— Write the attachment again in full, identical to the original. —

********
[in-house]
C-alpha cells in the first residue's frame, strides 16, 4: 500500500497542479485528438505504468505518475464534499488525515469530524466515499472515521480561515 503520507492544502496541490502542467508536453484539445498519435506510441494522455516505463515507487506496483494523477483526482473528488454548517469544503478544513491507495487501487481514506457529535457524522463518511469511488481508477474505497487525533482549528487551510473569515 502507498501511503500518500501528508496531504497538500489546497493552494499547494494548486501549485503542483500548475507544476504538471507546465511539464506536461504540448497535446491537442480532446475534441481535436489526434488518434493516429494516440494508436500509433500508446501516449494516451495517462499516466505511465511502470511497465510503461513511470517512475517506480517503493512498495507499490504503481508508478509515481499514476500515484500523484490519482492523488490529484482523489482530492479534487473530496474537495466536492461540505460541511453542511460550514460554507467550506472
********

[in-house]
C-alpha cells in the first residue's frame, strides 16, 4: 500500500497542479485528438505504468505518475464534499488525515469530524466515499472515521480561515 503520507492544502496541490502542467508536453484539445498519435506510441494522455516505463515507487506496483494523477483526482473528488454548517469544503478544513491507495487501487481514506457529535457524522463518511469511488481508477474505497487525533482549528487551510473569515 502507498501511503500518500501528508496531504497538500489546497493552494499547494494548486501549485503542483500548475507544476504538471507546465511539464506536461504540448497535446491537442480532446475534441481535436489526434488518434493516429494516440494508436500509433500508446501516449494516451495517462499516466505511465511502470511497465510503461513511470517512475517506480517503493512498495507499490504503481508508478509515481499514476500515484500523484490519482492523488490529484482523489482530492479534487473530496474537495466536492461540505460541511453542511460550514460554507467550506472